## PDEs: Deriving a Simple Advection Equation

Suppose there’s a pipe with water flowing through it at a constant rate $v$, and that a chemical of some kind is suspended in and moving with the water. This process is called advection. Suppose also that the chemical does not diffuse (i.e. spread out) as it moves. In other words, each particle of the chemical moves parallel to the pipe.

Now let $u(x,t)$ describe the concentration of this chemical at position $x$ and at time $t$. We get the following picture, where the chemical is moving in the positive $x$ direction (to see this, just note how the graph changes as time passes).

If there’s no diffusion, then this PDE should be a piece of cake to find. Why? Because if the chemical particles only move parallel to the pipe, and if the water flow is constant, then the orientation or the “shape” of the chemical particles as they move doesn’t change. This means that the curve above is the same shape for any point $x$. Well, if the curve is the same for any point $x$, then clearly the area under the curve is also the same, too.

So fix an $x=s_1$ and an $x=s_2$. Then by the logic above, we get the following:

$\int\limits_0^{s_1 } {u(x,0) \cdot dx = \int\limits_{s_2 }^{s_1 + s_2 } {u(x,t) \cdot dx} }$

Let’s mess with units a little bit to try and understand this. Inside the integral is $u$, which represents the concentration of the pollutant. Concentration (also called density) is basically the amount of stuff (or mass, if you want to be fancy) per unit area. So if we want to look at the units of the $u$, we can write (in a very non-mathematical way) that $u = \frac{mass}{area}$. Remember that the integral is a kind of summation. What are we summing? In the first integral, we’re summing $u(x,0)\cdot dx$. In other words, we’re summing the concentration $u$ times little changes in distance. Putting that into units, we get $u\cdot dx = \frac{(mass)(area)}{area}$, which is just mass. So let’s call the above integral equation $M$, for mass.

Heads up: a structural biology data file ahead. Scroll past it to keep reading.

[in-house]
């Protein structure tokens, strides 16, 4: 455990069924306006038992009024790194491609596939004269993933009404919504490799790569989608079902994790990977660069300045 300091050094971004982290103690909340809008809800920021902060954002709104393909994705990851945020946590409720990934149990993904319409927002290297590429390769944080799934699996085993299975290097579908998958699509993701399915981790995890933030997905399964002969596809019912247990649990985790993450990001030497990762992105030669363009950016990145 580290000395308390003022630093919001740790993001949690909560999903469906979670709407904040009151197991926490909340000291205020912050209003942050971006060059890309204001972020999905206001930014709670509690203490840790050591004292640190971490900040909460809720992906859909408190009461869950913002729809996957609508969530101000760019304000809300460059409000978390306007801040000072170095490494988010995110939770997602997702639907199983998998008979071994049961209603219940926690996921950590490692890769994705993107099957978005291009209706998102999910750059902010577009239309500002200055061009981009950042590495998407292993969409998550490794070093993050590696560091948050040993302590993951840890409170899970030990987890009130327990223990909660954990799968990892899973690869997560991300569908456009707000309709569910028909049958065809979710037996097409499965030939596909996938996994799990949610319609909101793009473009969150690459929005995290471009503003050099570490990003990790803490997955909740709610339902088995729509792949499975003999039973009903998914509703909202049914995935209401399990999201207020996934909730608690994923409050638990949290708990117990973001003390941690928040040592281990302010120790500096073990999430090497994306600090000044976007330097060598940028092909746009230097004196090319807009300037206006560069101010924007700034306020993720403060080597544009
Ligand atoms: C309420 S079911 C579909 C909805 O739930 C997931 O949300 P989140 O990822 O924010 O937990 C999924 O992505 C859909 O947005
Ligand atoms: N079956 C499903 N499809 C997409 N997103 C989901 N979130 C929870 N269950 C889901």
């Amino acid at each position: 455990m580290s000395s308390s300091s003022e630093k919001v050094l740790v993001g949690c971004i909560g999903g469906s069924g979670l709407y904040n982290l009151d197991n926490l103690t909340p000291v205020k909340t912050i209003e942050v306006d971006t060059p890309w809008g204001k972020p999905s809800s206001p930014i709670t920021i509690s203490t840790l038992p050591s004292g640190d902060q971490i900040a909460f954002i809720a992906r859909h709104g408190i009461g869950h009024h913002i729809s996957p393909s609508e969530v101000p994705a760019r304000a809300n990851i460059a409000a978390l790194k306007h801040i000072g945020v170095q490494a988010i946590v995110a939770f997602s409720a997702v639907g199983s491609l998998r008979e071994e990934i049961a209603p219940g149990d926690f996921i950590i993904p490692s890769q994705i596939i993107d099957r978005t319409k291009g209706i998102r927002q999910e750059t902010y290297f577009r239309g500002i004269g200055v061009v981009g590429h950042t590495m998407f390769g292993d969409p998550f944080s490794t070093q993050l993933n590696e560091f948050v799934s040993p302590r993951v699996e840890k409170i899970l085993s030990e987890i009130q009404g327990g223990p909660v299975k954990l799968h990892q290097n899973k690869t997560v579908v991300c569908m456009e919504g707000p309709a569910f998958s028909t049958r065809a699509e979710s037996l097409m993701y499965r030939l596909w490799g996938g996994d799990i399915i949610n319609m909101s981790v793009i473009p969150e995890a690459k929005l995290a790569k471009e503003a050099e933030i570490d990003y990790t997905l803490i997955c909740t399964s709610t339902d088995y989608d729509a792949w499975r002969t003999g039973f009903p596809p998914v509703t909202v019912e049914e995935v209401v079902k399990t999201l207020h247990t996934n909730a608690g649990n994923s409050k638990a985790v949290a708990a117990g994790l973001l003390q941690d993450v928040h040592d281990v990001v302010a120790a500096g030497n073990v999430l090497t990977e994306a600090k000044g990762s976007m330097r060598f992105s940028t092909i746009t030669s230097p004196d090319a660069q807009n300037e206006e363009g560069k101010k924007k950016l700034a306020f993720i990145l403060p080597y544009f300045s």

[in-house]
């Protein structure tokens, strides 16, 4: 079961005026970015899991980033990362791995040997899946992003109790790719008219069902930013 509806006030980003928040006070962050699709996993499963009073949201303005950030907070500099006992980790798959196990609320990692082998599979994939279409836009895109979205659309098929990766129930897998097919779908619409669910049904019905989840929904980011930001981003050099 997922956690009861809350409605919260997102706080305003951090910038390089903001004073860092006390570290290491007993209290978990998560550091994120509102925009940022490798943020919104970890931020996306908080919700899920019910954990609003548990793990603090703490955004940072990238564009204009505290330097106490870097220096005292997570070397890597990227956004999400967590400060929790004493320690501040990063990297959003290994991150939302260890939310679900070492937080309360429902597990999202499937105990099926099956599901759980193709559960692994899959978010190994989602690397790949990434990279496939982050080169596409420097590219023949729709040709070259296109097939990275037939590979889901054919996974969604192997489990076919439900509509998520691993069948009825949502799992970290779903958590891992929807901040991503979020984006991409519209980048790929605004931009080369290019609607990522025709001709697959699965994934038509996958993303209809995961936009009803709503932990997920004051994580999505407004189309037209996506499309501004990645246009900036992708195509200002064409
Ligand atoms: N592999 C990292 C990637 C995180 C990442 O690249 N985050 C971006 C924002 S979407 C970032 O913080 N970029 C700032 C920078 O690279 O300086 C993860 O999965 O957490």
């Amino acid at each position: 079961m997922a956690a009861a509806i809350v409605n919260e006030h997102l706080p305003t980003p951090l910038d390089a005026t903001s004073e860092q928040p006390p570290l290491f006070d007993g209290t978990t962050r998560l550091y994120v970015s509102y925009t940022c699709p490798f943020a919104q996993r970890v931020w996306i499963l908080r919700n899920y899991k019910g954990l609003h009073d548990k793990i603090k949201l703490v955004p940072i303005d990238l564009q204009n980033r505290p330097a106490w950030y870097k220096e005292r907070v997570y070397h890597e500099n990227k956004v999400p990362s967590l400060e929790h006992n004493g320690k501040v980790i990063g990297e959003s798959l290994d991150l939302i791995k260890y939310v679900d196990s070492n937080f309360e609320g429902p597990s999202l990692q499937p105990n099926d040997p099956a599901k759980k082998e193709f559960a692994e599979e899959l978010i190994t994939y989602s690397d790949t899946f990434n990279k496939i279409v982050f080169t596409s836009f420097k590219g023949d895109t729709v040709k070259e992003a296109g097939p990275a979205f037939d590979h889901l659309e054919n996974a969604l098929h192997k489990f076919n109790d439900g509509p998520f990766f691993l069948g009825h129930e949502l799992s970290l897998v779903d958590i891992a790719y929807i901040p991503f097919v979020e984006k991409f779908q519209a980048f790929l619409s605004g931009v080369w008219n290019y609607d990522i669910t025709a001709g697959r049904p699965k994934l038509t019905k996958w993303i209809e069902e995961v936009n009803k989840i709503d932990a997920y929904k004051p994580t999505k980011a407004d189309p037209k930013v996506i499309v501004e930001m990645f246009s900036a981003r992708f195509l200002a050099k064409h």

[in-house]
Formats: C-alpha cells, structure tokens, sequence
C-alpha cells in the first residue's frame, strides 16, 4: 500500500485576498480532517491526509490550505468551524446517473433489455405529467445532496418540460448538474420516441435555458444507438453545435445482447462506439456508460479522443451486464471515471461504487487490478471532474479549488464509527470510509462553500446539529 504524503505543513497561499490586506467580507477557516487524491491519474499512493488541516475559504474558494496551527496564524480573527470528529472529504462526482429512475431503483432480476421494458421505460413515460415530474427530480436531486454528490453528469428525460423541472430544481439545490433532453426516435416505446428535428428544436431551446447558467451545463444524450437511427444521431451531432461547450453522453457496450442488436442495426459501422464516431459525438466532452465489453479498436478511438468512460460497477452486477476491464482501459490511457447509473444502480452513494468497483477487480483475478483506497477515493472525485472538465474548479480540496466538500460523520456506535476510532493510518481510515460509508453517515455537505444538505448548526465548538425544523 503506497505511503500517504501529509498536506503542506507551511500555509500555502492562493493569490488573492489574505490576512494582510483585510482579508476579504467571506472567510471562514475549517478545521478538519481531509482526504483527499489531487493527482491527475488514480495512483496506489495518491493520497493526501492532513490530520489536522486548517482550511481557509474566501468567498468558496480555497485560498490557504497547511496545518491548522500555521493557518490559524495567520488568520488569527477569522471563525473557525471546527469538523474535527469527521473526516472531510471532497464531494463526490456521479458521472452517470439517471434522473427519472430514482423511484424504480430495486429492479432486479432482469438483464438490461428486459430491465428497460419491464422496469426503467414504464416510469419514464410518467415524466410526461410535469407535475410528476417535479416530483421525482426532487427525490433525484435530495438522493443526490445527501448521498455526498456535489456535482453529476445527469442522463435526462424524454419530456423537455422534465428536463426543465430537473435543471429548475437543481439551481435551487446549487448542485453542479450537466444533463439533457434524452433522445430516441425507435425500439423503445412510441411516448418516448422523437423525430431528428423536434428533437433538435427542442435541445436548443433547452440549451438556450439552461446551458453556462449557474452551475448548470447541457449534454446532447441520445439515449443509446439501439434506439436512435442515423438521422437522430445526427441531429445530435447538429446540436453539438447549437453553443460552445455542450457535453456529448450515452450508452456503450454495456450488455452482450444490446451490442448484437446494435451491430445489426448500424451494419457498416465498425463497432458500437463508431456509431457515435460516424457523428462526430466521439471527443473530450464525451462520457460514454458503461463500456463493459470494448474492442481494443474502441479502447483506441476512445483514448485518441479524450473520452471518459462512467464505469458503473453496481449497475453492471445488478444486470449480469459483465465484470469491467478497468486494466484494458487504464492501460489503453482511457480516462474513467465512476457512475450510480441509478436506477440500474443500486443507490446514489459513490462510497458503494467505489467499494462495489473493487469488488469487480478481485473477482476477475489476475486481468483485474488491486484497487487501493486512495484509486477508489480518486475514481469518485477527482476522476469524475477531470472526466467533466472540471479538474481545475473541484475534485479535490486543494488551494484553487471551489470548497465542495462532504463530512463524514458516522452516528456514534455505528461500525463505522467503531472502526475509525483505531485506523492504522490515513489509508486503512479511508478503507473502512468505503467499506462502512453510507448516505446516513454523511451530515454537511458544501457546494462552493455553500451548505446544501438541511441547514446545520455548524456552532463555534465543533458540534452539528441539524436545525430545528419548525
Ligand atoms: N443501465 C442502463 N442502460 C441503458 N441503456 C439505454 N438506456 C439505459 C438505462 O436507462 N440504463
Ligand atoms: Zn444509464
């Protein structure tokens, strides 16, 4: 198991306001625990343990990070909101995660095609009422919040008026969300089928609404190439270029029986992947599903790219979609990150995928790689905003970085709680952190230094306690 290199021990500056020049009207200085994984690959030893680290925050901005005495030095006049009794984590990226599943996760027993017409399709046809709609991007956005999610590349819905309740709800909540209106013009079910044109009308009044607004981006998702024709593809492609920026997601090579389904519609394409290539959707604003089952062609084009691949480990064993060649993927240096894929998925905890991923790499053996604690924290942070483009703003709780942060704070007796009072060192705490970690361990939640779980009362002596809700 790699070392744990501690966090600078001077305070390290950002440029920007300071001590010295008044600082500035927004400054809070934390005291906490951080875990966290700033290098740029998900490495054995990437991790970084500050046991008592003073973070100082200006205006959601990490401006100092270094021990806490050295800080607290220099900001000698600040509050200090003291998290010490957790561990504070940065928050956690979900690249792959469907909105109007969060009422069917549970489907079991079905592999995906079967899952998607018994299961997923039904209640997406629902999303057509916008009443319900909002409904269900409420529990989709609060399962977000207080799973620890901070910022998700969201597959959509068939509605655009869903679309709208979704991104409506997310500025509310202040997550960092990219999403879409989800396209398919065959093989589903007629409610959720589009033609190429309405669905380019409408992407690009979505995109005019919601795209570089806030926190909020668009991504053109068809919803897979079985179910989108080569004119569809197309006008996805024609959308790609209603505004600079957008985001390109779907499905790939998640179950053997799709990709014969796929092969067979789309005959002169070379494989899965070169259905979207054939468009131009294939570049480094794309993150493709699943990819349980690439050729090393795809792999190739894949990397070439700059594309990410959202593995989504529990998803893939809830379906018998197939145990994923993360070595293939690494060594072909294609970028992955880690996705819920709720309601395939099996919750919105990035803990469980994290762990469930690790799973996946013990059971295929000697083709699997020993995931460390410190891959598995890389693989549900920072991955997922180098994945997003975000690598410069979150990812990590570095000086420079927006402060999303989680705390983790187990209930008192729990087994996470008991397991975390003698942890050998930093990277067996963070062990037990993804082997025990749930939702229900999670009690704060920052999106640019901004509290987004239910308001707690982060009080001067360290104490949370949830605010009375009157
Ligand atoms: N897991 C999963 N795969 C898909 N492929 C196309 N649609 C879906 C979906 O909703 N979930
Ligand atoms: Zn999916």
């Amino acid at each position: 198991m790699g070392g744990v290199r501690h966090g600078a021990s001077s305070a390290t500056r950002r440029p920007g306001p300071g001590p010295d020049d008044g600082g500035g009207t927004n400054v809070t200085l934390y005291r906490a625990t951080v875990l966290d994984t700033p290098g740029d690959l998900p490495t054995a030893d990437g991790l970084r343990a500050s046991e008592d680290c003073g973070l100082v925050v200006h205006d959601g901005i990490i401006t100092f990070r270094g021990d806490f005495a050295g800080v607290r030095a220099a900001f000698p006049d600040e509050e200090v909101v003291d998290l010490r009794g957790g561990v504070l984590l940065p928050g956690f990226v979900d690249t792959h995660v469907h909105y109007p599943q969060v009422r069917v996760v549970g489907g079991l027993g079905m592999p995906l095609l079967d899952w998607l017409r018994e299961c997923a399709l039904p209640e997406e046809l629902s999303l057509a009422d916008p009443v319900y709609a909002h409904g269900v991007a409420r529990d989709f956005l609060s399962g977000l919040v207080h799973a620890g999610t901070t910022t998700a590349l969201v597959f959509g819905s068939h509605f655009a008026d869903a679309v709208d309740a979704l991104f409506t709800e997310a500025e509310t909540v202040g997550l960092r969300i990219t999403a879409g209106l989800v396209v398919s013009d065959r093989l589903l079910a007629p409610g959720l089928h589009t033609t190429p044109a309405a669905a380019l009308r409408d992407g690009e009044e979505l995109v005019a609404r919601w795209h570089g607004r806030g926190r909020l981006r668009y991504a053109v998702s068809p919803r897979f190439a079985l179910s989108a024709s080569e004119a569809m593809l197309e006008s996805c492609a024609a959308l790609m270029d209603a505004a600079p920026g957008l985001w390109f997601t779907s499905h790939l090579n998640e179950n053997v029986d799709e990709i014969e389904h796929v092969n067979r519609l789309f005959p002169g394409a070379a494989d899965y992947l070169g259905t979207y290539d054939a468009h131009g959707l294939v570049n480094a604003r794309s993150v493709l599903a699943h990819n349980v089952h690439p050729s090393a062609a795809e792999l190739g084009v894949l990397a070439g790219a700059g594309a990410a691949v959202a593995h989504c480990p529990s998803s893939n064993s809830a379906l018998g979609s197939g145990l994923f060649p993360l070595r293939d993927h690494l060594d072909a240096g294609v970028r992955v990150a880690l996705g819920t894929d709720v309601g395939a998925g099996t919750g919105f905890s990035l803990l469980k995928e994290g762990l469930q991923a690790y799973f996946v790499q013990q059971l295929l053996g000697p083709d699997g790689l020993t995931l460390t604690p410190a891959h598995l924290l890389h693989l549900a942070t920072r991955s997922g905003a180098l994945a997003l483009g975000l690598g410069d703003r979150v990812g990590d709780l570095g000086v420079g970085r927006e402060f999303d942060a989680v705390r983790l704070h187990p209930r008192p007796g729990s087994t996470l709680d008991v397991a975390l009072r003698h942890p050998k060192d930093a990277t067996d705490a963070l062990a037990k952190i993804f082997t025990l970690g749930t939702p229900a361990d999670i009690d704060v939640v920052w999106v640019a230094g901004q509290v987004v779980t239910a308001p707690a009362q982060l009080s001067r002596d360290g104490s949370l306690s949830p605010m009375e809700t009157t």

Eventually we want to get a PDE, right? So first we need to get rid of those integrals. Assuming $s_1$ varies, let’s differentiate $M$ with respect to $s_1$. By the fundamental theorem of calculus, we get:

$\frac{{\partial M}}{{\partial s_1 }} = u(s_1,0) = u(s_1+s_2,t)$

This is closer to what we want, but not quite. Notice that each function $u$ has an $s_1$ term. So let’s look at $s_2$ more closely, keeping in mind our assumptions. This term represents a distance. Well, we know that the water is moving at a constant speed $v$, and we know that speed is distance over time. Thus we can represent $s_2$ as $v\cdot t$ (which is distance over time times time, or just distance). Then $M_{s_1}$ becomes:

$u(s_1,0) = u(s_1+v\cdot t, t)$

This looks promising. Now we have an equation involving one distance parameter and one time parameter instead of two distance parameters and a time parameter. Clearly if we want a PDE we need to differentiate again. If we decided to differentiate with respect to $s_1$, it doesn’t look like we’d get far. We’d just end up with the same equation, except with derivatives. So let’s differentiate with respect to the other variable, $t$. The left-hand side is easy, it’s just zero. The right-hand side requires the use of the chain rule for multivariable functions. Grinding that out, and replacing the dummy variable $s_1$ with $x$ we get:

$v\cdot u_x + u_t = 0$

We’ll learn how to solve this PDE, and others like it, in the next post.